Fine-Tuning Bladder-Preservation Trimodality Therapy for Patients With Muscle-Invasive Bladder Cancer


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Timur Mitin, MD, PhD

Evolving Approach to Bladder Cancer

Organ preservation is a hallmark of progress in the world of cancer management. For patients with muscle-invasive bladder cancer, the bladder-sparing approach is a well-established alternative to radical cystectomy. Patients undergo cystoscopic evaluation between the induction and consolidation phases of chemoradiation, and patients with an incomplete response to the induction phase are promptly offered cystectomy. A retrospective pooled analysis of two multi-institutional trials found no difference in disease-specific, bladder-intact, and overall survival between patients with a complete response or near-complete response to induction chemoradiation.1

Pooled Analysis

“These results suggest that it is appropriate to recommend that patients with near-complete response to induction chemoradiation be continued on bladder-preserving therapy,” said lead author Timur Mitin, MD, PhD, of the Department of Radiation Medicine at the Oregon Health and Science University, Portland.

The study was based on a pooled analysis of two Radiation Therapy Oncology Group (RTOG) trials (9906 and 0233) to determine long-term outcomes among patients with muscle-invasive bladder cancer who achieve either complete or a near-complete response after induction chemoradiotherapy. Results were presented at the 2014 Genitourinary Cancers Symposium in San Francisco.

Bladder-conservation therapy has been around in Europe and North America for about 4 decades, but the current backbone of the trimodality bladder-preservation approach, used in the United States, includes maximal transurethral resection of bladder tumor (TURBT), followed by radiation with concurrent chemotherapy, Dr. Mitin explained. Patients undergo cystoscopic evaluation with biopsies after the first phase of chemoradiation induction. Patients with complete response go on to receive a consolidation phase of chemoradiotherapy. Otherwise patients undergo radical cystectomy, he said.

Relaxed Criteria

“Historically, complete response after cystoscopic evaluation has been defined as T0 (no tumor), but many physicians have been reluctant to offer radical cystectomy to patients with only a small amount of noninvasive tumor (Ta) or carcinoma in situ (Tis), following induction chemoradiation,” Dr. ­Mitin told the audience.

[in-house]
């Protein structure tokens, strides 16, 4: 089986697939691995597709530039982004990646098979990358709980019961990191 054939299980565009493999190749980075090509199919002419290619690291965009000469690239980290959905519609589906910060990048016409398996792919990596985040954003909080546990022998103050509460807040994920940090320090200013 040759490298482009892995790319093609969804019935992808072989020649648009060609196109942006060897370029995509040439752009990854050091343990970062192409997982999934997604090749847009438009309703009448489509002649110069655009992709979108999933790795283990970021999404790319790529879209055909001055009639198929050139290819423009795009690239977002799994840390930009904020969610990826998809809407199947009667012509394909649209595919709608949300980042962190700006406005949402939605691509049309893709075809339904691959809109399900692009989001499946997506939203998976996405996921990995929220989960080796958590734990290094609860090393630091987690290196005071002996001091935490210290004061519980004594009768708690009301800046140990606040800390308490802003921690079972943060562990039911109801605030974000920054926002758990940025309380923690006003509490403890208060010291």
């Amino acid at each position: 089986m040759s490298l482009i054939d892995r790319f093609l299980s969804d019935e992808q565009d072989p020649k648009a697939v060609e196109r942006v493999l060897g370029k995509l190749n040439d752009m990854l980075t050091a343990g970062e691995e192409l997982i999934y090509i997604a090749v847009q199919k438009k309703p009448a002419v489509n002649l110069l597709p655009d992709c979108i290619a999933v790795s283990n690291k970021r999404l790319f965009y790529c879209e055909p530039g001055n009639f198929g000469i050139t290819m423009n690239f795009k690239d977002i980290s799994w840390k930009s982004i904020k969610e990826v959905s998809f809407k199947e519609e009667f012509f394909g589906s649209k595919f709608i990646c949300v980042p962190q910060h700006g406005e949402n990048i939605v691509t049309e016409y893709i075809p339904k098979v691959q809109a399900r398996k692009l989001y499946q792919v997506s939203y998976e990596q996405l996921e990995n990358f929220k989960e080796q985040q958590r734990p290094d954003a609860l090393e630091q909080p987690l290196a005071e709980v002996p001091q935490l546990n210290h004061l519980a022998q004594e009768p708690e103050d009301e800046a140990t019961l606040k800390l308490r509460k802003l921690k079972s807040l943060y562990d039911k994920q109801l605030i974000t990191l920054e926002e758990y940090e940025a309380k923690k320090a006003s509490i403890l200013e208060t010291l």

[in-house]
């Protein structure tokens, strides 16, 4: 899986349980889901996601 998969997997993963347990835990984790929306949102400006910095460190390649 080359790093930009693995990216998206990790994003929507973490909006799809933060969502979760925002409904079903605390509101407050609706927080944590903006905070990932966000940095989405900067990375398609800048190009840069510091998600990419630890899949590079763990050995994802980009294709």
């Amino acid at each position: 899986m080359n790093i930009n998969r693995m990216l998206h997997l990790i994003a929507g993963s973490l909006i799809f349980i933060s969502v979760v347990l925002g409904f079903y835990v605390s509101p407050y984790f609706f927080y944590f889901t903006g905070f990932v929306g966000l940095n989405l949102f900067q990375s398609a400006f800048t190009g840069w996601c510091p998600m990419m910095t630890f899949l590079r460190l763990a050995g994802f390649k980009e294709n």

Both trials had relaxed criteria for requiring salvage cystectomy and allowed patients with Ta or Tis after the induction to continue with consolidation chemoradiation. RTOG 9906 was a single-arm trial of 80 patients who received paclitaxel/cisplatin plus twice-daily radiation following transurethral resection of bladder tumor. RTOG 0233 was a phase II trial that randomly assigned 97 patients post–transurethral resection of bladder tumor to twice-daily radiation with either paclitaxel/cisplatin or fluorouracil/cisplatin. The radiation dose and techniques were the same in the two trials.

The pooled analysis of outcomes included 119 eligible patients: 101 with complete response (85%) and 18 with near-complete response (Ta or Tis, 15%). Median age was 65 years among complete responders and 70 years among near-complete responders. The majority of patients had clinical stage T2 at diagnosis.

Major Findings

At a median follow-up of 5.9 years, 5-year survival was 72% among complete responders and 61% among near-complete responders, which was not statistically significant. Disease-free survival was also not statistically different between the two groups of patients.

Among 101 patients with complete response after induction, 13 developed invasive bladder recurrence (13%), eventually requiring salvage cystectomy. Among 18 patients with near-complete response, there was one invasive bladder recurrence (6%), and this patient required salvage
cystectomy.

“Although this is a small retrospective analysis, there is no apparent difference in bladder recurrence and salvage cystectomy rates between complete responders and near-complete responders as judged at the time of cystoscopic evaluation after the induction phase of bladder-preserving trimodality therapy,” Dr. Mitin emphasized. n

Disclosure: Dr. Mitin reported no potential conflicts of interest. For full disclosures of the study authors, visit abstracts.asco.org. ■

Reference

1. Mitin T, George A, Zietman AL, et al: Long-term outcomes among patients who achieve complete or near-complete responses after the induction phase of bladder-preserving combined modality therapy for muscle-invasive bladder cancer: A pooled analysis of RTOG 9906 and 0233. 2014 Genitourinary Cancers Symposium. Abstract 284. Presented January 31, 2014.


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